Between the Devil and Desire(Scoundrels of St. James,Book 2)(25) by Lorraine Heath
“Of course, I’m home, man. I’m sitting right here.”
Before Brittles could respond, the duchess cleared her throat and stepped into the fray. “Saying you’re not at home is a polite way to inform someone you don’t wish to see him.”
“Didn’t think they lied in your polite world.”
“They’re not rude in my world.”
Jack wanted to argue further, but he didn’t want to keep Swindler waiting. He’d take the matter up with the duchess later. He suspected they were going to spend a good deal of their time arguing about what each of them considered proper. He gave his attention back to the butler. “Of course, I’ll see him.”
As soon as the butler had left the room, the duchess advanced. “What have you done?”
“I chose not to lie and tell him I wasn’t home. I thought you’d applaud my honesty.”
“No, I mean, why is an inspector from Scotland Yard here? Did you rob someone? Kill someone?” She took another step nearer. “What have you done that would require Scotland Yard to come to this household? If you’re arrested—”
Before she could finish delivering what Jack was certain was going to be a dire threat that involved her running off to tell Beckwith, the door was once again opened. This time James Swindler strode into the room. It had always irritated Jack that Swindler had the uncanny knack to give the impression he belonged, regardless of the surroundings. He’d probably look comfortable strolling through Buckingham Palace.
He wore a beige wool jacket, cream-colored waistcoat, and a dark green cravat that brought out the green hue of his eyes, causing them to become his most striking feature. He often dressed plainly in order not to be noticed. Today wasn’t one of those occasions.
Olivia was studying Swindler as though trying to decide if he was the lesser of the two evils presently occupying the library. Because he knew Swindler would demonstrate impeccable manners, Jack brought himself to his feet, suddenly not in the mood to be found lacking. “Duchess, allow me the honor of introducing James Swindler, from Scotland Yard.”
“Swindler,” Jack said, “allow me to introduce the Duchess of Lovingdon. Recent widow.” And royal pain in my backside.
Swindler bowed, no doubt impressing the widow with his courtly graces. It was surprising that a man as tall and broad wasn’t clumsy. He had an inch or two on Jack in height as well as in the width of his shoulders. “Your Grace,” he greeted her formally, irritating Jack in the process, for reasons he failed to understand. What did he care if the widow was charmed?
Swindler turned his razor-sharp green gaze to Jack. “Your missive said it was urgent.”
“You sent for him?” the duchess asked.
Jack took a great deal of satisfaction in her shocked expression. “Sorry, Duchess. You’ll be disappointed to learn he’s not going to cart me away. And now that the formalities are over with, Swindler, do you want whiskey or gin?” He walked to the table where he’d had his lovely bottles of indulgences set up. No ticking.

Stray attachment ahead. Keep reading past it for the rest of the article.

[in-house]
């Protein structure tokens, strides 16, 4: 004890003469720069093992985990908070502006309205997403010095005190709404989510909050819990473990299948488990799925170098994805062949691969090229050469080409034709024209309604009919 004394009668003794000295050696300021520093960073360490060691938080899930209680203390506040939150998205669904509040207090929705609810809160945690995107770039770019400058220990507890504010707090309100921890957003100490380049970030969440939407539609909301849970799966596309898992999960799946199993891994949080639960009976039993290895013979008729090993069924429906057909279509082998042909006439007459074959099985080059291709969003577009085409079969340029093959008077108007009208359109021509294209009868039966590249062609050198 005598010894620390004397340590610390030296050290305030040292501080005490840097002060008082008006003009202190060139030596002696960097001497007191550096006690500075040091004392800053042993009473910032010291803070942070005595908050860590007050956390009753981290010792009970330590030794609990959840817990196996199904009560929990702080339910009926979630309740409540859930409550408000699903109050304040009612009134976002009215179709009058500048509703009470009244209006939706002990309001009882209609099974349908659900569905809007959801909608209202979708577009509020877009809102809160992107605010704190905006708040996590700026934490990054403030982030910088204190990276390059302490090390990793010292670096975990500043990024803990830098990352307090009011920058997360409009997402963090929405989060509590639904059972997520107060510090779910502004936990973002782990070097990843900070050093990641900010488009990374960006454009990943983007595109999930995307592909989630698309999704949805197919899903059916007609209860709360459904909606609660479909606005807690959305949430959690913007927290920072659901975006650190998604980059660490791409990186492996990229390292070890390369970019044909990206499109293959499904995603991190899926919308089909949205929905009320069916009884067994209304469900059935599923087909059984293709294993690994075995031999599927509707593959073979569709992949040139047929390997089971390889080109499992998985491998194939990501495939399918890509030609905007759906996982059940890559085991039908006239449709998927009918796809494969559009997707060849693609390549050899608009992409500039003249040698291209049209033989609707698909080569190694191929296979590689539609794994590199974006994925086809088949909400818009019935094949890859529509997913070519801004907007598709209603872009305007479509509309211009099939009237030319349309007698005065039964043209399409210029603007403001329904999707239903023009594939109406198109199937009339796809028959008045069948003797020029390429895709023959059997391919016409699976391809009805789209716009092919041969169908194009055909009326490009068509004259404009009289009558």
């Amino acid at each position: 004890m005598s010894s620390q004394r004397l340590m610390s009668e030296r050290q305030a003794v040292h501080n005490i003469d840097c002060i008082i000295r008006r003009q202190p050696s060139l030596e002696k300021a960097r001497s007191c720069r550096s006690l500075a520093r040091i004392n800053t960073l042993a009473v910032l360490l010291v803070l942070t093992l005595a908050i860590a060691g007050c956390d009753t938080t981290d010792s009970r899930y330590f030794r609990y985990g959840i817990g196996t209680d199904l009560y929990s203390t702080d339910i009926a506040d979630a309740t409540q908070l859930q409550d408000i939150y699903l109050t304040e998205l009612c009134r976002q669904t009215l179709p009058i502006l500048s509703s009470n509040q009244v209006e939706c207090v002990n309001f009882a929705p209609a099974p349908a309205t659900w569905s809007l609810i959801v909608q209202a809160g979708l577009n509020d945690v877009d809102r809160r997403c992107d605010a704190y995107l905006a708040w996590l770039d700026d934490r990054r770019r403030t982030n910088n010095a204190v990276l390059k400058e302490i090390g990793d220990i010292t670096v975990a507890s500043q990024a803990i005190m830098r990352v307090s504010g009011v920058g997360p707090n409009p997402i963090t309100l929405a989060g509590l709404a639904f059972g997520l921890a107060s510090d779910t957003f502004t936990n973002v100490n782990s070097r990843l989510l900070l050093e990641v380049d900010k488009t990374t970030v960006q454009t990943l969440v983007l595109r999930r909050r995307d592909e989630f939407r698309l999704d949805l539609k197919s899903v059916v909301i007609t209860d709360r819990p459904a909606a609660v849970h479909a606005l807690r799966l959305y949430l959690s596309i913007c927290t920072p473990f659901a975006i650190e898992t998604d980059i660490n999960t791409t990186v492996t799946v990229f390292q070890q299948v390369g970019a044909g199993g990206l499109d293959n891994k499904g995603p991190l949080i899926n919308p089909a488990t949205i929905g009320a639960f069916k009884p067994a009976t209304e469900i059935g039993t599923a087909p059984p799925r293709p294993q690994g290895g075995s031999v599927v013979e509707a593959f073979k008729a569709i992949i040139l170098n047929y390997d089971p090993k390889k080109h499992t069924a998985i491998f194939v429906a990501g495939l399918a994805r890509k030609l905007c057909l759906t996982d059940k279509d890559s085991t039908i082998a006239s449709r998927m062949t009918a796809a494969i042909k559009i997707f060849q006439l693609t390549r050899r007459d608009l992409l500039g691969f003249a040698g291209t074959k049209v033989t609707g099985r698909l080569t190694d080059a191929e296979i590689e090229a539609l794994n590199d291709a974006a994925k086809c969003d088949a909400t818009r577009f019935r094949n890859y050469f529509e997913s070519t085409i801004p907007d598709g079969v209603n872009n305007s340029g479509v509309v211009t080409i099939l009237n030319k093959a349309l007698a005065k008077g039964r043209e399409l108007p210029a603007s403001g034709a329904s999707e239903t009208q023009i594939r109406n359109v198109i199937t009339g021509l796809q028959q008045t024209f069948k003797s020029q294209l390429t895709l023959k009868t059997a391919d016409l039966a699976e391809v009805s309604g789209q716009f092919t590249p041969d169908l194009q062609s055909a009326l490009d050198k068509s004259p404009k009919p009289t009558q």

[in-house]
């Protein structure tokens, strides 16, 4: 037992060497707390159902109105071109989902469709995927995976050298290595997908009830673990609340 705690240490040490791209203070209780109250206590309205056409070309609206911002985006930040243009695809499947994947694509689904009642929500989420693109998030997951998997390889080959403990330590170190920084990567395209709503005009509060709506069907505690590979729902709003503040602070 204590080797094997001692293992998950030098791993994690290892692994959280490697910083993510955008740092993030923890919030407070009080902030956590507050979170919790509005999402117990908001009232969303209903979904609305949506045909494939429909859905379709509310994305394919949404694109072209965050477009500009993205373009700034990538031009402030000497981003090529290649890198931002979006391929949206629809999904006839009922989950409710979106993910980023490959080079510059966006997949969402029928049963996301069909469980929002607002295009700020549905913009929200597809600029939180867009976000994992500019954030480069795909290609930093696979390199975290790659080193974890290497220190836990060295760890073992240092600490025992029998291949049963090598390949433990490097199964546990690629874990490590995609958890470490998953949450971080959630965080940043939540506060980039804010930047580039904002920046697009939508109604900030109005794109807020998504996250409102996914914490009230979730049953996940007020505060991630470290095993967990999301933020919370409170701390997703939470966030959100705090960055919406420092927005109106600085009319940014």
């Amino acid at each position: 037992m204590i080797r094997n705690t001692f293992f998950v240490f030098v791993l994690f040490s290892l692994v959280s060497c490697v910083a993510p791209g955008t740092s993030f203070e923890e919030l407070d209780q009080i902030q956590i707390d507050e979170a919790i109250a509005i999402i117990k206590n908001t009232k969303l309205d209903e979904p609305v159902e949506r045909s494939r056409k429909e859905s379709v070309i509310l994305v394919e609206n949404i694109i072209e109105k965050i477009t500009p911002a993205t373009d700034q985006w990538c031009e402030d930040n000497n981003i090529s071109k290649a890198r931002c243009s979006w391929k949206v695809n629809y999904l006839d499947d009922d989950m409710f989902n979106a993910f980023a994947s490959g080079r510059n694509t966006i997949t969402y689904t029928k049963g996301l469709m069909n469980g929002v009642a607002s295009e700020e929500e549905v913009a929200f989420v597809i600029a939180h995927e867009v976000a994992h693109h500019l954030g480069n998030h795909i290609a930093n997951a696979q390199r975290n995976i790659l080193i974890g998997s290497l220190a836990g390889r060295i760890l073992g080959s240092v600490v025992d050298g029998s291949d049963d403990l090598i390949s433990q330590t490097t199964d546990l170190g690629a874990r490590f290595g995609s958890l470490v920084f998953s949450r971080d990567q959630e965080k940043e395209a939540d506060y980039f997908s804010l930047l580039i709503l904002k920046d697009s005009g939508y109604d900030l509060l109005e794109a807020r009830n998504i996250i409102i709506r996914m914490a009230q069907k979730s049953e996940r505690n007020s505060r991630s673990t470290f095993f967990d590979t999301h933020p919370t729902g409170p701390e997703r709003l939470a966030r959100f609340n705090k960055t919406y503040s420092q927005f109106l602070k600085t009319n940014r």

“It’s not even noon yet, Jack,” Swindler said.
“For a man who doesn’t live his life by a timepiece, there is never an inappropriate time for indulging,” Jack said, pouring whiskey into a glass for himself.
“Unlike you, I do sleep,” Swindler said. “I’ll pass.”
“Suit yourself.” He strode back to his desk. “You can leave us now, Duchess.”
He was halfway into his chair when she said, “As I oversee your household, I believe it imperative that I remain.”
Her words stilled him, left him hovering over the chair. Not because they stunned him, but because she looked so incredibly pleased with herself, as though she thought she’d achieved some measure of victory over him. As much as it pained him to admit it, he rather liked it when she appeared pleased—not that he had any plans to work toward keeping her in that particular state. He dropped into his chair and took a slow sip of his whiskey. “Am I to assume you chose managing my household over—”
“Yes, quite,” she responded quickly before giving her attention to Swindler. It grated that she dismissed Jack so readily, and it occurred to him she wanted to stay because Swindler interested her. He wondered how she’d feel about marrying a commoner.
“Perhaps you’d care for some tea, Inspector,” she said.
“That’d be lovely, thank you.”
She glided elegantly to the far door, and Jack realized he’d not given nearly enough time to studying her backside. She had a narrow back. He wondered how much of the flare of her hips he could attribute to petticoats. Why didn’t women wear clothing that gave a truer sense of their form?
“Tea,” Jack muttered irritably, knowing Olivia ws too far away to hear. “When did you start drinking tea?”
“It’s a distraction when I have to question ladies who’d rather not be questioned.”
“I wouldn’t think you’d want to be distracted.”
“Not me. Them. They get comfortable serving their tea and tell me things they might not otherwise.”
His tactic made a great deal of sense. Little wonder that even with Scotland Yard’s less than sterling reputation, Swindler was known for getting the job done. Jack was certain the man could make a good deal more money if he went into business for himself investigating private matters. But unlike Jack, Swindler seemed to have little interest in wealth.
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